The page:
In meeting the President's goal of transforming the mental health system and increasing access to mental health services for some of our most vulnerable citizens, the FY 2005 budget includes $913 million for mental health services, a increase of $51 million over FY 2004, or +6 percent. As an important step in reshaping this delivery system, the budget proposes $44 million for State Incentive Grants for Transformation. These new grants will support the development of comprehensive State mental health plans to reduce system fragmentation and increase the level of services available to people living with mental illness.
Recent studies have found that 20 percent of individuals experiencing chronic homelessness also have a serious mental illness. This request proposes $10 million for the Samaritan Initiative, an Administration-wide initiative to reduce chronic homelessness, jointly administered with the Departments of Housing and Urban Development and Veterans Affairs. Through this initiative, States and localities will develop processes to better enable access to the full range of services that chronically homeless people need, including housing, outreach, and support services such as mental health services, substance abuse treatment, and primary health care.
Fighting HIV / AIDS
HIV is one of the most serious and destructive challenges facing humanity in our world today. No country, whether large or small, rich or poor, can escape the devastation it brings. All have citizens whose lives have been destroyed by this horrible disease, and our commitment to ending this pandemic is both strong and unwavering. No nation in history has ever committed the time, energy, and fiscal resources that the United States has invested in this effort. The FY 2005 HHS total budget will continue this emphasis with the request for HIV/AIDS funding of $15 billion, a 31 percent increase over FY 2001 for both domestic and global HIV/AIDS prevention, care, treatment and research activities.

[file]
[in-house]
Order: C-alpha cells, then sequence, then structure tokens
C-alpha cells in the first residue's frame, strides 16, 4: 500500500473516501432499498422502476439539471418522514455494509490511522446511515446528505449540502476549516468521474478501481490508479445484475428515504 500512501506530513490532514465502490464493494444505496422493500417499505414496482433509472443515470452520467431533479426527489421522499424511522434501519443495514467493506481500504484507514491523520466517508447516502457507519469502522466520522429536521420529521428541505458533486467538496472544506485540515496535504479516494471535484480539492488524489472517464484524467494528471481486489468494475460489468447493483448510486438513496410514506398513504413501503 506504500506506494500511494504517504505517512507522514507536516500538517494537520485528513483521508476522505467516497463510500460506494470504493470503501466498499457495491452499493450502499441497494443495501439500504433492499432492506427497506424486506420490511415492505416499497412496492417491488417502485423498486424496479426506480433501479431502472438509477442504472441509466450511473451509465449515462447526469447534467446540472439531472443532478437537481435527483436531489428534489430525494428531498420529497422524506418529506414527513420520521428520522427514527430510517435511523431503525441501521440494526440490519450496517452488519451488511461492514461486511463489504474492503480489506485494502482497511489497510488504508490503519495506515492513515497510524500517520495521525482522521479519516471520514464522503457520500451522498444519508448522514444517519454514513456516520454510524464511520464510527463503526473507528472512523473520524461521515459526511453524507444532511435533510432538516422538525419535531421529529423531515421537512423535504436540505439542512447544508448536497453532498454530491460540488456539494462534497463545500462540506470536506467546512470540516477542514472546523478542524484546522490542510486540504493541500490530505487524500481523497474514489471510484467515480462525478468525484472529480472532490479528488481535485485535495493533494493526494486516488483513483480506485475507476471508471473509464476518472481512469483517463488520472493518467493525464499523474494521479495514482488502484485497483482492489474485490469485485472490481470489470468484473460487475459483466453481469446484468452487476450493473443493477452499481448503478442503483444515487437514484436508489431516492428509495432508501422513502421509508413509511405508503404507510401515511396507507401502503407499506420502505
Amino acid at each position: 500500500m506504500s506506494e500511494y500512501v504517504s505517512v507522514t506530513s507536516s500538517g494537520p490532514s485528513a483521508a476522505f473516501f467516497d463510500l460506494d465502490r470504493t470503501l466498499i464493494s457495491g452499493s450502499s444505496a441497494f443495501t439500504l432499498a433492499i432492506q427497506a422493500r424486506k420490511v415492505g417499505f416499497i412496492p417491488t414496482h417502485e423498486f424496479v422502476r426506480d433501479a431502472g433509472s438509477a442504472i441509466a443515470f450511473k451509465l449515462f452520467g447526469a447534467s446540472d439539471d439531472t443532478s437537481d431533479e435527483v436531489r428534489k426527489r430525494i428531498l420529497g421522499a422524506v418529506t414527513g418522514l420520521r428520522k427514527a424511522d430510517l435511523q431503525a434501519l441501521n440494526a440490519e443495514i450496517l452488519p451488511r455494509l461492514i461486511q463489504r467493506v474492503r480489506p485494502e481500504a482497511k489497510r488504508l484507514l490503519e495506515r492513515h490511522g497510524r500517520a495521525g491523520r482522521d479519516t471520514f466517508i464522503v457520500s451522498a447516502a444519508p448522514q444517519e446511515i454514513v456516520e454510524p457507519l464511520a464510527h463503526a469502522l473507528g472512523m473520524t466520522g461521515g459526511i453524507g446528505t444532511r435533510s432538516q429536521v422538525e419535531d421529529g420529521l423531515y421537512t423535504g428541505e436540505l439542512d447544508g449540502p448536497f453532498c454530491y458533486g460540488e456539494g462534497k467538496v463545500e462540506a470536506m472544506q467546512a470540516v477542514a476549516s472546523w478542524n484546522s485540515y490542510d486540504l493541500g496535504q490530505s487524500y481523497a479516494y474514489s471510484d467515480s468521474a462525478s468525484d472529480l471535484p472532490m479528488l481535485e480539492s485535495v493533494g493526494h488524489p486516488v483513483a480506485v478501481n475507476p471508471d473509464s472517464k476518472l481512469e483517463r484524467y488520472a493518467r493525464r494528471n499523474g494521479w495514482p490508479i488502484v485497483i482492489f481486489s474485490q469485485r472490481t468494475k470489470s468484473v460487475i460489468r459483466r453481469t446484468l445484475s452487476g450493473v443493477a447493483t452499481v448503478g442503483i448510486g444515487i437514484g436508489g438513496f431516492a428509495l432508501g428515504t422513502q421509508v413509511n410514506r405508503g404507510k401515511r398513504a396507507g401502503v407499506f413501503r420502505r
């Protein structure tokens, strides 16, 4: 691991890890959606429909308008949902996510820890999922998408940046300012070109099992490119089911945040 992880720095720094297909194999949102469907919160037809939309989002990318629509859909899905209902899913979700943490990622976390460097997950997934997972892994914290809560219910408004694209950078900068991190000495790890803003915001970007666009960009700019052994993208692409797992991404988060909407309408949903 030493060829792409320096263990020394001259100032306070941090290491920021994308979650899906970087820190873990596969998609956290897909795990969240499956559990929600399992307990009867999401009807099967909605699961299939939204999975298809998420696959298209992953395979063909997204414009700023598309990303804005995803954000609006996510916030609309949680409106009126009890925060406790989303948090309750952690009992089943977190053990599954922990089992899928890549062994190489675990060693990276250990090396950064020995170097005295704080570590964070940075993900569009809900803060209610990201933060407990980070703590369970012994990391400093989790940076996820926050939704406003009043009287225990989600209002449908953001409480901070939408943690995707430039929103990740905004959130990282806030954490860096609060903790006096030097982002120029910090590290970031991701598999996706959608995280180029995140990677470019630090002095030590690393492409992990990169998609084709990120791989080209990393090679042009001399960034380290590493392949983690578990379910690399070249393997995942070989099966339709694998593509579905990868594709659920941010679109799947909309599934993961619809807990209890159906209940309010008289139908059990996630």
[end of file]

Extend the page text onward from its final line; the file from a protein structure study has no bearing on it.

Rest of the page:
Specifically, the FY 2005 budget includes $784 million for States to purchase medications for persons living with HIV/AIDS. At this level, monthly AIDS Drug Assistance Programs will increase from 93,800 clients in FY 2004 to 100,000 clients in FY 2005. Also included is $53 million for the HIV/AIDS in Minority Communities activities funded under my office, which reflects the first time the budget proposes an increase, to support innovative approaches to HIV/AIDS prevention and treatment in minority communities.
Food and Drug Administration
The FY 2005 request for the Food and Drug Administration (FDA) is $1.8 billion. Within this total, there are program increases of $179 million, partially offset by $30 million in management and other savings. The FY 2005 budget requests significant increases to ensure the safety and protection of our food supply; and accelerate the availability of new, safe and effective drugs and medical technologies, including biodefense medical countermeasures.
FDA has already dramatically expanded its work to prevent intentionally contaminated foods from entering the U.S. The budget requests a $65 million major expansion for a total of $181 million dedicated to FDA's efforts to protect Americans from risks of deliberate food contamination. The FY 2005 budget takes the next step, making the investments needed to accelerate Federal and State ability to detect contamination. FDA will work with the USDA Food Safety Investigation Service to substantially expand the laboratory capacity of their State partners, and will work to find faster and better tests to detect contamination, including ones that could be used on-site at ports, processing plants, and other food facilities.
Over the past three years, FDA has bolstered the nation's food defense through increase in port security, food import inspections, and additional food security personnel. Specifically, the Agency hired more that 655 additional food security personnel, and as a result, achieved a five?fold increase in field import examinations between FY 2001 and FY 2003.
The Animal Drugs and Feeds program protects the health and safety of all food producing, companion, or other non-food animals; and, assures that food from animals is safe for human consumption. This program is responsible for ensuring the availability of safe effective veterinary drugs and has a role in the prevention of Bovine Spongiform Encephalopathy (BSE) or "Mad Cow Disease" from being transmitted through animal feeds. The FY 2005 budget requests $30 million, an $8 million increase, to expand efforts to prevent BSE or "Mad Cow Disease." FDA will intensify its efforts to keep forbidden animal proteins out of cattle feed.